Temple University School of Medicine (TUSM), established in 1901, is one of the nation's leading medical schools. Each year, the School of Medicine educates approximately 840 medical students and 140 graduate students. Based on its level of funding from the National Institutes of Health, Temple University School of Medicine is the second-highest ranked medical school in Philadelphia and the third-highest in the Commonwealth of Pennsylvania. According to U.S. News & World Report, TUSM is among the top 10 most applied-to medical schools in the nation.
Kathleen Duffy | Eurek Alert!
A promising target for kidney fibrosis
21.04.2017 | Brigham and Women's Hospital
Stem cell transplants: activating signal paths may protect from graft-versus-host disease
20.04.2017 | Technische Universität München
More and more automobile companies are focusing on body parts made of carbon fiber reinforced plastics (CFRP). However, manufacturing and repair costs must be further reduced in order to make CFRP more economical in use. Together with the Volkswagen AG and five other partners in the project HolQueSt 3D, the Laser Zentrum Hannover e.V. (LZH) has developed laser processes for the automatic trimming, drilling and repair of three-dimensional components.
Automated manufacturing processes are the basis for ultimately establishing the series production of CFRP components. In the project HolQueSt 3D, the LZH has...
Reflecting the structure of composites found in nature and the ancient world, researchers at the University of Illinois at Urbana-Champaign have synthesized thin carbon nanotube (CNT) textiles that exhibit both high electrical conductivity and a level of toughness that is about fifty times higher than copper films, currently used in electronics.
"The structural robustness of thin metal films has significant importance for the reliable operation of smart skin and flexible electronics including...
The nearby, giant radio galaxy M87 hosts a supermassive black hole (BH) and is well-known for its bright jet dominating the spectrum over ten orders of magnitude in frequency. Due to its proximity, jet prominence, and the large black hole mass, M87 is the best laboratory for investigating the formation, acceleration, and collimation of relativistic jets. A research team led by Silke Britzen from the Max Planck Institute for Radio Astronomy in Bonn, Germany, has found strong indication for turbulent processes connecting the accretion disk and the jet of that galaxy providing insights into the longstanding problem of the origin of astrophysical jets.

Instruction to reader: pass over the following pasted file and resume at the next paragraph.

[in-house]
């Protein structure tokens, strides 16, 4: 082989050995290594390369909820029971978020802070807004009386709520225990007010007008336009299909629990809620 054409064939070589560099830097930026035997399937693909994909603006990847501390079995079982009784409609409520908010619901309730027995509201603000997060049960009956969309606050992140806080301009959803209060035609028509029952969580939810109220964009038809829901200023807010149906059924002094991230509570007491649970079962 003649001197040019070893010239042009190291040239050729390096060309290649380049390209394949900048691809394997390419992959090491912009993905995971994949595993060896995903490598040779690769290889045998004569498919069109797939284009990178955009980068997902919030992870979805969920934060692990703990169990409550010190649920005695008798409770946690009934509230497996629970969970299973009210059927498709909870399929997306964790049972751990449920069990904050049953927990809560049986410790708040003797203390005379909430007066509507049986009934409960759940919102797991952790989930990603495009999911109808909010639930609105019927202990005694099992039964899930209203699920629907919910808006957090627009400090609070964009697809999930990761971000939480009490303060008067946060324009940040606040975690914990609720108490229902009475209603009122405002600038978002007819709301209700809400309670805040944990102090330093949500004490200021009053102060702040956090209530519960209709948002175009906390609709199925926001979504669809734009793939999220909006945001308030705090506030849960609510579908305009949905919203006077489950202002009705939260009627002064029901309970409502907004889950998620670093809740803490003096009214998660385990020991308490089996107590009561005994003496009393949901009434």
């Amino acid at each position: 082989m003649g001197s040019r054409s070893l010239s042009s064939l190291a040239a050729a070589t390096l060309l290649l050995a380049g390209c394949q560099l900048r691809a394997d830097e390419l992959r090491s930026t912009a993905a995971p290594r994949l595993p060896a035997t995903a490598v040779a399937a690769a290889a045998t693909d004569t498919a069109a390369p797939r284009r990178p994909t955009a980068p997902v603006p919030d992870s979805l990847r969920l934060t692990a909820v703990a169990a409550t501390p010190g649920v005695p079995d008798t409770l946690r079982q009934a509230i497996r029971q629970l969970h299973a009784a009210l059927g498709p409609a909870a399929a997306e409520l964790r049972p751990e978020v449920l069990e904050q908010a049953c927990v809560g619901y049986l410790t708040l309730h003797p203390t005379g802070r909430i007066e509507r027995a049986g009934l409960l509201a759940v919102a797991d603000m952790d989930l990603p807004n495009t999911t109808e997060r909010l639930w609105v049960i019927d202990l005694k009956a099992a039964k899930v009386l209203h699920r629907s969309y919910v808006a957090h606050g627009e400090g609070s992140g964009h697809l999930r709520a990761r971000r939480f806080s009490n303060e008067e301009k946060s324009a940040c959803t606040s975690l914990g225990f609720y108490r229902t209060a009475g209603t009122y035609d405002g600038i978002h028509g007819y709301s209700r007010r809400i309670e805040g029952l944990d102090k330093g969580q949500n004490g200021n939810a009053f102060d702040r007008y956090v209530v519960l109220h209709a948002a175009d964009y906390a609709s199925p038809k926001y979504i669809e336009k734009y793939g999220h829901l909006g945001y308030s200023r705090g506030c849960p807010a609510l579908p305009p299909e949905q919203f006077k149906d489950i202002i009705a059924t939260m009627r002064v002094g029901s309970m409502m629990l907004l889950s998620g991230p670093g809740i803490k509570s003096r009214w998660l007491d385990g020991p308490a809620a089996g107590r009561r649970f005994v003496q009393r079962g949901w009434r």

Supermassive black holes form some of the most enigmatic phenomena in astrophysics. Their enormous energy output is supposed to be generated by the...
The probability to find a certain number of photons inside a laser pulse usually corresponds to a classical distribution of independent events, the so-called...
Microprocessors based on atomically thin materials hold the promise of the evolution of traditional processors as well as new applications in the field of flexible electronics. Now, a TU Wien research team led by Thomas Müller has made a breakthrough in this field as part of an ongoing research project.
Two-dimensional materials, or 2D materials for short, are extremely versatile, although – or often more precisely because – they are made up of just one or a...
20.04.2017 | Event News
18.04.2017 | Event News
03.04.2017 | Event News
24.04.2017 | Physics and Astronomy
24.04.2017 | Materials Sciences
24.04.2017 | Life Sciences